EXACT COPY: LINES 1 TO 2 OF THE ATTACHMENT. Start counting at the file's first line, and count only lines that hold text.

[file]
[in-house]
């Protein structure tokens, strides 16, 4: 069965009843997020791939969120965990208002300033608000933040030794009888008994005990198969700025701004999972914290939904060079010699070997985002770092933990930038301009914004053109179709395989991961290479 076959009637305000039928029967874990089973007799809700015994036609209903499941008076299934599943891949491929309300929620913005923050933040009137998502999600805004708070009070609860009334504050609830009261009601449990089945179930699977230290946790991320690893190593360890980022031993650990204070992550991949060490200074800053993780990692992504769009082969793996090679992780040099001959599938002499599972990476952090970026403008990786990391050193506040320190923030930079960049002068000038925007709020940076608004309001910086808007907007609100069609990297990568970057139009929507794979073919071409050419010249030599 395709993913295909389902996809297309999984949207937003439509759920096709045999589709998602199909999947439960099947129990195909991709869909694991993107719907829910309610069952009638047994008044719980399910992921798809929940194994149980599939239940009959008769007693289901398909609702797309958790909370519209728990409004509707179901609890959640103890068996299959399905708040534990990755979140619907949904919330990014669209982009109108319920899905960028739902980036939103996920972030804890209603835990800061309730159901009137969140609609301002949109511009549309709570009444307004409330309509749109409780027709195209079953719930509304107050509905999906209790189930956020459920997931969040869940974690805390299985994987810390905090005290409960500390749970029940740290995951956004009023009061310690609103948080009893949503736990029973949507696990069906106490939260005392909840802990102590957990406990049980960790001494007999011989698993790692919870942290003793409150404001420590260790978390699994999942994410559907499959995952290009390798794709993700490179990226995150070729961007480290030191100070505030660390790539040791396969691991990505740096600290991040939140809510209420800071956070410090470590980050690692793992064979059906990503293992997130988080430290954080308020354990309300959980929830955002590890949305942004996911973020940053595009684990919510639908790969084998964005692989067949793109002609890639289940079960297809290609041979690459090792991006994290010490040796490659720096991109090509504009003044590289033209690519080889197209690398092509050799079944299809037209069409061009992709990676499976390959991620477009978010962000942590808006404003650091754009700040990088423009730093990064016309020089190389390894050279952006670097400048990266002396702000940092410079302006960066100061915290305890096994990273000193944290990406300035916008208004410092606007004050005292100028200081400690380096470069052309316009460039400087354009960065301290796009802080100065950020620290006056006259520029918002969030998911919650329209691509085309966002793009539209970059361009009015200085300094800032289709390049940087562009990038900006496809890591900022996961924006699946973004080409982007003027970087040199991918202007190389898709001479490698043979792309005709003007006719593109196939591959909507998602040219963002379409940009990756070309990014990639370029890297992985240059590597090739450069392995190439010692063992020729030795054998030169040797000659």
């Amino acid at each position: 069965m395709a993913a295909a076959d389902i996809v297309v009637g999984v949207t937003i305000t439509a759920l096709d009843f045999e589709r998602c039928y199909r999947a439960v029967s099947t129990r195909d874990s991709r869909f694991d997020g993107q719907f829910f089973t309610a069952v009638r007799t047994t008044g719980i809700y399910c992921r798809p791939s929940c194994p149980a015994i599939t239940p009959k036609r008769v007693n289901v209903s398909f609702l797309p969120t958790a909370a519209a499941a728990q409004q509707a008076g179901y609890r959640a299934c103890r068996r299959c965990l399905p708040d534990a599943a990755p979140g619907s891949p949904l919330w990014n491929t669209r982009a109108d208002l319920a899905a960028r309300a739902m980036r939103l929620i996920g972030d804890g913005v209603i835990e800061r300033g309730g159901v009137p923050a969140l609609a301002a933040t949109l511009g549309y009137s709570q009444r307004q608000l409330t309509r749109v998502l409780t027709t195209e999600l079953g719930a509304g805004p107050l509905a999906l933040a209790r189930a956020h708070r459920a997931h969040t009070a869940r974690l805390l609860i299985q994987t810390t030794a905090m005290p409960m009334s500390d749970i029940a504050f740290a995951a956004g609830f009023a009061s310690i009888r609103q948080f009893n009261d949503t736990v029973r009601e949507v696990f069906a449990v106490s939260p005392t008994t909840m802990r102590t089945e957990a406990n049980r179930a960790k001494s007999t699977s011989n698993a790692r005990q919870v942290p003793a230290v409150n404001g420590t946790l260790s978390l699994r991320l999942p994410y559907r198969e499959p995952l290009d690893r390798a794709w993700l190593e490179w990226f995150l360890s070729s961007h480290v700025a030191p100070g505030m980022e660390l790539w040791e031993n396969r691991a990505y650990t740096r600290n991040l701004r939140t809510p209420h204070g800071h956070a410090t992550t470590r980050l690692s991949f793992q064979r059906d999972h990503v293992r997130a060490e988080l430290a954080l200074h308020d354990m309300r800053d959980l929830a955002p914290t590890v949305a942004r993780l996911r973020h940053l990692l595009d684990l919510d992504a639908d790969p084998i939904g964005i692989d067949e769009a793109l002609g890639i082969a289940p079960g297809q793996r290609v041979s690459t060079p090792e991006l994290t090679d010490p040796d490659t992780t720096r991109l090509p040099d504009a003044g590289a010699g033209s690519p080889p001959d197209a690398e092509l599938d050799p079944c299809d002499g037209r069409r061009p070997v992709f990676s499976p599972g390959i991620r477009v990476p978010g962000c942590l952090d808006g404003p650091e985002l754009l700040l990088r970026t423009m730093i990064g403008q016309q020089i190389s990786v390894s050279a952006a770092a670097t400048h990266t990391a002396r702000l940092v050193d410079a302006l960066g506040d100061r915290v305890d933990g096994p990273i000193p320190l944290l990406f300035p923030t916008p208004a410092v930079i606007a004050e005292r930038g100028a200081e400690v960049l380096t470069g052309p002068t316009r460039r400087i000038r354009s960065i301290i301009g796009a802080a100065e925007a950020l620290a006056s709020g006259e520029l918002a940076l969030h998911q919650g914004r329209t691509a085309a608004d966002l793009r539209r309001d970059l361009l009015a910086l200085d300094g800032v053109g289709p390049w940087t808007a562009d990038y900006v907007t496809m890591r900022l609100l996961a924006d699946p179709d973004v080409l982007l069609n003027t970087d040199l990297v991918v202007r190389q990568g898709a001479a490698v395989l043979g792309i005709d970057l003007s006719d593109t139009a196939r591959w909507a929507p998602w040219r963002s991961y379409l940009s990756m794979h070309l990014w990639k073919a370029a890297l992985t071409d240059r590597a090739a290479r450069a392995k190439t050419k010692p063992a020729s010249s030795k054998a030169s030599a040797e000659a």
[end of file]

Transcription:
[in-house]
């Protein structure tokens, strides 16, 4: 069965009843997020791939969120965990208002300033608000933040030794009888008994005990198969700025701004999972914290939904060079010699070997985002770092933990930038301009914004053109179709395989991961290479 076959009637305000039928029967874990089973007799809700015994036609209903499941008076299934599943891949491929309300929620913005923050933040009137998502999600805004708070009070609860009334504050609830009261009601449990089945179930699977230290946790991320690893190593360890980022031993650990204070992550991949060490200074800053993780990692992504769009082969793996090679992780040099001959599938002499599972990476952090970026403008990786990391050193506040320190923030930079960049002068000038925007709020940076608004309001910086808007907007609100069609990297990568970057139009929507794979073919071409050419010249030599 395709993913295909389902996809297309999984949207937003439509759920096709045999589709998602199909999947439960099947129990195909991709869909694991993107719907829910309610069952009638047994008044719980399910992921798809929940194994149980599939239940009959008769007693289901398909609702797309958790909370519209728990409004509707179901609890959640103890068996299959399905708040534990990755979140619907949904919330990014669209982009109108319920899905960028739902980036939103996920972030804890209603835990800061309730159901009137969140609609301002949109511009549309709570009444307004409330309509749109409780027709195209079953719930509304107050509905999906209790189930956020459920997931969040869940974690805390299985994987810390905090005290409960500390749970029940740290995951956004009023009061310690609103948080009893949503736990029973949507696990069906106490939260005392909840802990102590957990406990049980960790001494007999011989698993790692919870942290003793409150404001420590260790978390699994999942994410559907499959995952290009390798794709993700490179990226995150070729961007480290030191100070505030660390790539040791396969691991990505740096600290991040939140809510209420800071956070410090470590980050690692793992064979059906990503293992997130988080430290954080308020354990309300959980929830955002590890949305942004996911973020940053595009684990919510639908790969084998964005692989067949793109002609890639289940079960297809290609041979690459090792991006994290010490040796490659720096991109090509504009003044590289033209690519080889197209690398092509050799079944299809037209069409061009992709990676499976390959991620477009978010962000942590808006404003650091754009700040990088423009730093990064016309020089190389390894050279952006670097400048990266002396702000940092410079302006960066100061915290305890096994990273000193944290990406300035916008208004410092606007004050005292100028200081400690380096470069052309316009460039400087354009960065301290796009802080100065950020620290006056006259520029918002969030998911919650329209691509085309966002793009539209970059361009009015200085300094800032289709390049940087562009990038900006496809890591900022996961924006699946973004080409982007003027970087040199991918202007190389898709001479490698043979792309005709003007006719593109196939591959909507998602040219963002379409940009990756070309990014990639370029890297992985240059590597090739450069392995190439010692063992020729030795054998030169040797000659």